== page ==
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[67] while still at some distance from the enemy, against whom he discharged a series of futile broadsides. Night was now approaching; and the St. Lawrence slowly returned to her place in the roads below.

At seven o'clock the Merrimac ceased firing, and withdrew to Sewall's Point. She had done a good day's work. She had sunk one of her opponents, and burnt another. Only daylight was needed to capture or exterminate the rest. She saw her prey within her grasp; and by all human calculation the whole force must fall into her hands on the next day. The conflict had left her without any material injury; and she returned to her anchorage fully satisfied with the work of the day, and the prospects for the morrow.

But an event had already occurred which put a new aspect upon affairs in Hampton Roads. At four in the afternoon the Monitor had passed Cape Henry. Her officers had heard the heavy firing in the direction of Fortress Monroe, and the ship was stripped of her sea-rig and prepared for action. A pilot-boat, spoken on the way up, gave word of the disastrous engagement that had just ended; and presently the light of the burning Congress confirmed the news. At nine o'clock the Monitor had anchored near the Roanoke, and Worden went on board to report.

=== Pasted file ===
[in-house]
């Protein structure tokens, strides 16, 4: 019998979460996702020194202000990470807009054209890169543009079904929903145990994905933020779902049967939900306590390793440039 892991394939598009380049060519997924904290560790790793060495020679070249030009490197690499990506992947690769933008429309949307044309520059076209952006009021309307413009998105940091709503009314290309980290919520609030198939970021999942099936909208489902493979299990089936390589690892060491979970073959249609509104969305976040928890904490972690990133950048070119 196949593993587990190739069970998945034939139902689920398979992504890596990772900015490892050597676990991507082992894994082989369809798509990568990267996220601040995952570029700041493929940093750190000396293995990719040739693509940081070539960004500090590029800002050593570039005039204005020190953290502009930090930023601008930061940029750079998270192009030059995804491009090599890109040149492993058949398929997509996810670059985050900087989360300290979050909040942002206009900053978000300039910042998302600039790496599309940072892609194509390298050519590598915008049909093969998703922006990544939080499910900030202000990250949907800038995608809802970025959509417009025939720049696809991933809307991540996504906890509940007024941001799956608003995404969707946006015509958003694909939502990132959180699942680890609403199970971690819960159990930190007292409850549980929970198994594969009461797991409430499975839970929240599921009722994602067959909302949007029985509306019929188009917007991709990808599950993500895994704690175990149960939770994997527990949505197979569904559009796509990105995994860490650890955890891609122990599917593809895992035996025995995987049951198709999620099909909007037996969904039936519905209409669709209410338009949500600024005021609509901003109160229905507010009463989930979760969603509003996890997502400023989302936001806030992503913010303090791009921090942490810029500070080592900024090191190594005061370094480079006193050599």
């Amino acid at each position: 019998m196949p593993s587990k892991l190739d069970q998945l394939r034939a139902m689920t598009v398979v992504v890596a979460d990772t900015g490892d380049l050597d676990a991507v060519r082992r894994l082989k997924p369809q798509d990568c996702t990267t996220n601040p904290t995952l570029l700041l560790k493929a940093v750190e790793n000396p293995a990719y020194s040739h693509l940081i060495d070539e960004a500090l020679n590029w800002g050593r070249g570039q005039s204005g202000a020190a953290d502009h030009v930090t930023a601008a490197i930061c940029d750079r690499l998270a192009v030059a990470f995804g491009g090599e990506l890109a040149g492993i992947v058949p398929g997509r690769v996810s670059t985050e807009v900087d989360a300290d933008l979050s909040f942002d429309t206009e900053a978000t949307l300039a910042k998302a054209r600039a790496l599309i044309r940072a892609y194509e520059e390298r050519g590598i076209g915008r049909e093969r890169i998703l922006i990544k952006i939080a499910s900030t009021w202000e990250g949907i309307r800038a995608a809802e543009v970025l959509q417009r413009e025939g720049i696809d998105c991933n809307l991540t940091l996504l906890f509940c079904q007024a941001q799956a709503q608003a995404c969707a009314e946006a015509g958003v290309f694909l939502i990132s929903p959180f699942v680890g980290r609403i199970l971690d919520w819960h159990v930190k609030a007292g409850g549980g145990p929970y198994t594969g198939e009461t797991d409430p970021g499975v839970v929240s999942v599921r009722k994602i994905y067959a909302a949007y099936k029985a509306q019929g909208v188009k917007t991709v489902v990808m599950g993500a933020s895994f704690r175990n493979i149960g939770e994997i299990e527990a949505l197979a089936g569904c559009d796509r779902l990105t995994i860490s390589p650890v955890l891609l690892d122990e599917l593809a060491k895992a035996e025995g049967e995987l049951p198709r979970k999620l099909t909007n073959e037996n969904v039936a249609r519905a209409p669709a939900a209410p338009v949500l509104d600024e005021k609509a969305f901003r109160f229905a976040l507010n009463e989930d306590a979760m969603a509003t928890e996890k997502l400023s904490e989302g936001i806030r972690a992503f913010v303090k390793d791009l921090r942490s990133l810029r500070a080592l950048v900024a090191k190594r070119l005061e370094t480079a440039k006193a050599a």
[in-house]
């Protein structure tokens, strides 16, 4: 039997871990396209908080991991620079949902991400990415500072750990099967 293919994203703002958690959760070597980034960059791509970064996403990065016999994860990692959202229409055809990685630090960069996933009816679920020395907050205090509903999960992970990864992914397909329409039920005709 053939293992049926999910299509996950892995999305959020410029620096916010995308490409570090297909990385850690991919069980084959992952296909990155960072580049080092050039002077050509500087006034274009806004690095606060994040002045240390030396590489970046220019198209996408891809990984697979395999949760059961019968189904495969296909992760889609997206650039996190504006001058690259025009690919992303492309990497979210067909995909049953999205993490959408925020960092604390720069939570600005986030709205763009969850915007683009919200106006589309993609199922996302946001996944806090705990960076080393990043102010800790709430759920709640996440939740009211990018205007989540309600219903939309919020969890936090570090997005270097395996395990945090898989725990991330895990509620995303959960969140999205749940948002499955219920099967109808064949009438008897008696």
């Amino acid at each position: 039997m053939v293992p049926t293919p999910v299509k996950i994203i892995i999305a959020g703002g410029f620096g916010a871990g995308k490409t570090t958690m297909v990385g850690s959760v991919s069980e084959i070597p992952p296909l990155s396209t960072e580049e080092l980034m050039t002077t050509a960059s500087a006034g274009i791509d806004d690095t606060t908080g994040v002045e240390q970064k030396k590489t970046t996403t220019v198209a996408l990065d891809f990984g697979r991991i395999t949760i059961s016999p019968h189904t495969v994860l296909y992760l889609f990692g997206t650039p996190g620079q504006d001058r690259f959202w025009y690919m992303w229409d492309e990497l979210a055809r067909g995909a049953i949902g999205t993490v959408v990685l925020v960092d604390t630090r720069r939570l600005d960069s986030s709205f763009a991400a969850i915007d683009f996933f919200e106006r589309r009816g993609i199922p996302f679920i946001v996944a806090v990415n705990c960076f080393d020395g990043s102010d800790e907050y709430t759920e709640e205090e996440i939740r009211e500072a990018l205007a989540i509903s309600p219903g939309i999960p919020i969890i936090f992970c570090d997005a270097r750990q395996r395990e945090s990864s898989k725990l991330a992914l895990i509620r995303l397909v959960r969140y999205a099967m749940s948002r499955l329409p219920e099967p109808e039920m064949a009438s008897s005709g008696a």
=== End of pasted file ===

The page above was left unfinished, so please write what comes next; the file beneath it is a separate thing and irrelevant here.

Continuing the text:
In order to carry out the project of opening the Potomac River, explicit orders had been given to Captain Marston to send the Monitor directly to Washington. Similar orders had been sent to Worden, but they only reached New York two hours after he had sailed. The state of affairs was such, however, that Marston and Worden were more than justified in disregarding the orders. No sane man would have done otherwise. Worden accordingly proceeded to the assistance of the Minnesota, which was still aground off Newport News. Acting-Master Samuel Howard volunteered to act as pilot. Before

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